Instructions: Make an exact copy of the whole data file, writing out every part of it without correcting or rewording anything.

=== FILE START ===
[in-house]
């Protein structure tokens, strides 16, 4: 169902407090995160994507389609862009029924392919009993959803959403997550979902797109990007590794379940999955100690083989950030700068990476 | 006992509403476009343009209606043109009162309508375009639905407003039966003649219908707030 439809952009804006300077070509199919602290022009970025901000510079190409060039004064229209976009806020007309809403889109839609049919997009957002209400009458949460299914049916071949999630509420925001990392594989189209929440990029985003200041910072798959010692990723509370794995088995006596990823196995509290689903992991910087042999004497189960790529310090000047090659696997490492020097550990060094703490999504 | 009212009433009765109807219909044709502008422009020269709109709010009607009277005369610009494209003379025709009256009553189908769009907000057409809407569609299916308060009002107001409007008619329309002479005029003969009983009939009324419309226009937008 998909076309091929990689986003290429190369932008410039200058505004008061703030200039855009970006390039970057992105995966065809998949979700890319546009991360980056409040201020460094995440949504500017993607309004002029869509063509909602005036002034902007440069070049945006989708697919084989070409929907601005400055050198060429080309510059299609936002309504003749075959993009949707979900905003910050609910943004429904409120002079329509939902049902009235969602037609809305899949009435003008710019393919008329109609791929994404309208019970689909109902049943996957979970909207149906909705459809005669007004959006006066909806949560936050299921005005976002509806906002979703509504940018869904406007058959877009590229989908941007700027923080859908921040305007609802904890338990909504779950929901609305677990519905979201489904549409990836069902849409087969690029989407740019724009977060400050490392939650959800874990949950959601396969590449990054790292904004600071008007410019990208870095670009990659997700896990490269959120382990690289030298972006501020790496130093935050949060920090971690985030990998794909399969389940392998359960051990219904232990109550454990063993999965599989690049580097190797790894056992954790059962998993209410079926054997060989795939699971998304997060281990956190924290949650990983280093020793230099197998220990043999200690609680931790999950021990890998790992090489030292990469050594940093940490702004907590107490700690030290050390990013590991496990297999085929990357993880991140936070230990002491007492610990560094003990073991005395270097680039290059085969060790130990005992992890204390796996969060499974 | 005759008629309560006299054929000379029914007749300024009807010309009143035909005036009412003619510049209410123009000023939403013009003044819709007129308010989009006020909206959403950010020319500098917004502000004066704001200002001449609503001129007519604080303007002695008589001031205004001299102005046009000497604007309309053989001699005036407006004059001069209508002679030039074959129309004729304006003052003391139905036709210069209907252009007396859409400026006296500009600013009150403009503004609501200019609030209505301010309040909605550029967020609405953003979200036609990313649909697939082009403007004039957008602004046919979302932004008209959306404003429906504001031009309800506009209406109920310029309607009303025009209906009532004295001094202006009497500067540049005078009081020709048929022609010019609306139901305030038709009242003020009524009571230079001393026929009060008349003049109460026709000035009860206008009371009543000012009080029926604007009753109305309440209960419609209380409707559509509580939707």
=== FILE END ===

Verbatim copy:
[in-house]
């Protein structure tokens, strides 16, 4: 169902407090995160994507389609862009029924392919009993959803959403997550979902797109990007590794379940999955100690083989950030700068990476 | 006992509403476009343009209606043109009162309508375009639905407003039966003649219908707030 439809952009804006300077070509199919602290022009970025901000510079190409060039004064229209976009806020007309809403889109839609049919997009957002209400009458949460299914049916071949999630509420925001990392594989189209929440990029985003200041910072798959010692990723509370794995088995006596990823196995509290689903992991910087042999004497189960790529310090000047090659696997490492020097550990060094703490999504 | 009212009433009765109807219909044709502008422009020269709109709010009607009277005369610009494209003379025709009256009553189908769009907000057409809407569609299916308060009002107001409007008619329309002479005029003969009983009939009324419309226009937008 998909076309091929990689986003290429190369932008410039200058505004008061703030200039855009970006390039970057992105995966065809998949979700890319546009991360980056409040201020460094995440949504500017993607309004002029869509063509909602005036002034902007440069070049945006989708697919084989070409929907601005400055050198060429080309510059299609936002309504003749075959993009949707979900905003910050609910943004429904409120002079329509939902049902009235969602037609809305899949009435003008710019393919008329109609791929994404309208019970689909109902049943996957979970909207149906909705459809005669007004959006006066909806949560936050299921005005976002509806906002979703509504940018869904406007058959877009590229989908941007700027923080859908921040305007609802904890338990909504779950929901609305677990519905979201489904549409990836069902849409087969690029989407740019724009977060400050490392939650959800874990949950959601396969590449990054790292904004600071008007410019990208870095670009990659997700896990490269959120382990690289030298972006501020790496130093935050949060920090971690985030990998794909399969389940392998359960051990219904232990109550454990063993999965599989690049580097190797790894056992954790059962998993209410079926054997060989795939699971998304997060281990956190924290949650990983280093020793230099197998220990043999200690609680931790999950021990890998790992090489030292990469050594940093940490702004907590107490700690030290050390990013590991496990297999085929990357993880991140936070230990002491007492610990560094003990073991005395270097680039290059085969060790130990005992992890204390796996969060499974 | 005759008629309560006299054929000379029914007749300024009807010309009143035909005036009412003619510049209410123009000023939403013009003044819709007129308010989009006020909206959403950010020319500098917004502000004066704001200002001449609503001129007519604080303007002695008589001031205004001299102005046009000497604007309309053989001699005036407006004059001069209508002679030039074959129309004729304006003052003391139905036709210069209907252009007396859409400026006296500009600013009150403009503004609501200019609030209505301010309040909605550029967020609405953003979200036609990313649909697939082009403007004039957008602004046919979302932004008209959306404003429906504001031009309800506009209406109920310029309607009303025009209906009532004295001094202006009497500067540049005078009081020709048929022609010019609306139901305030038709009242003020009524009571230079001393026929009060008349003049109460026709000035009860206008009371009543000012009080029926604007009753109305309440209960419609209380409707559509509580939707």